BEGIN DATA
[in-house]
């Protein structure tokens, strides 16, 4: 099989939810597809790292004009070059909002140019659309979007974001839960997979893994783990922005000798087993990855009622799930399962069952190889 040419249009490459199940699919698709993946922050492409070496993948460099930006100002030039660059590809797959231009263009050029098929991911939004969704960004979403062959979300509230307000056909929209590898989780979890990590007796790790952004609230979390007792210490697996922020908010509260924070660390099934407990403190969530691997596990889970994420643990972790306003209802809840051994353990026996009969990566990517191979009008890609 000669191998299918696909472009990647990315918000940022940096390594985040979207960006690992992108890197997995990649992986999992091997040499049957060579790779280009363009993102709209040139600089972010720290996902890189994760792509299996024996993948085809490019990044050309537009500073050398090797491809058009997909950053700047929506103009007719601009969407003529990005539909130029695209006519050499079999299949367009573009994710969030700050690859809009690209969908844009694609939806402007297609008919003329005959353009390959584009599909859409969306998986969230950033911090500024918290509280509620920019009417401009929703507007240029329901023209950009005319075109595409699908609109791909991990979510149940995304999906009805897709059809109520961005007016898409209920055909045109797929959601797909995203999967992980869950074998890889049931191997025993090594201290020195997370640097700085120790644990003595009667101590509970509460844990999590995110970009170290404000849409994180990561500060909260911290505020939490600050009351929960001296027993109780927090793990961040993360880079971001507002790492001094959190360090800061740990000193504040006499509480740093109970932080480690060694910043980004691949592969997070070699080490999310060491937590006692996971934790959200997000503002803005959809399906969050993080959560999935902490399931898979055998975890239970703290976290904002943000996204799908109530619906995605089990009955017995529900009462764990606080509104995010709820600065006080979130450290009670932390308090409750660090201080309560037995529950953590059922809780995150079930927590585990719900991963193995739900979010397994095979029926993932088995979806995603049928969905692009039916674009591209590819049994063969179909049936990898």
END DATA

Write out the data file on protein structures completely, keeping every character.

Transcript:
[in-house]
């Protein structure tokens, strides 16, 4: 099989939810597809790292004009070059909002140019659309979007974001839960997979893994783990922005000798087993990855009622799930399962069952190889 040419249009490459199940699919698709993946922050492409070496993948460099930006100002030039660059590809797959231009263009050029098929991911939004969704960004979403062959979300509230307000056909929209590898989780979890990590007796790790952004609230979390007792210490697996922020908010509260924070660390099934407990403190969530691997596990889970994420643990972790306003209802809840051994353990026996009969990566990517191979009008890609 000669191998299918696909472009990647990315918000940022940096390594985040979207960006690992992108890197997995990649992986999992091997040499049957060579790779280009363009993102709209040139600089972010720290996902890189994760792509299996024996993948085809490019990044050309537009500073050398090797491809058009997909950053700047929506103009007719601009969407003529990005539909130029695209006519050499079999299949367009573009994710969030700050690859809009690209969908844009694609939806402007297609008919003329005959353009390959584009599909859409969306998986969230950033911090500024918290509280509620920019009417401009929703507007240029329901023209950009005319075109595409699908609109791909991990979510149940995304999906009805897709059809109520961005007016898409209920055909045109797929959601797909995203999967992980869950074998890889049931191997025993090594201290020195997370640097700085120790644990003595009667101590509970509460844990999590995110970009170290404000849409994180990561500060909260911290505020939490600050009351929960001296027993109780927090793990961040993360880079971001507002790492001094959190360090800061740990000193504040006499509480740093109970932080480690060694910043980004691949592969997070070699080490999310060491937590006692996971934790959200997000503002803005959809399906969050993080959560999935902490399931898979055998975890239970703290976290904002943000996204799908109530619906995605089990009955017995529900009462764990606080509104995010709820600065006080979130450290009670932390308090409750660090201080309560037995529950953590059922809780995150079930927590585990719900991963193995739900979010397994095979029926993932088995979806995603049928969905692009039916674009591209590819049994063969179909049936990898």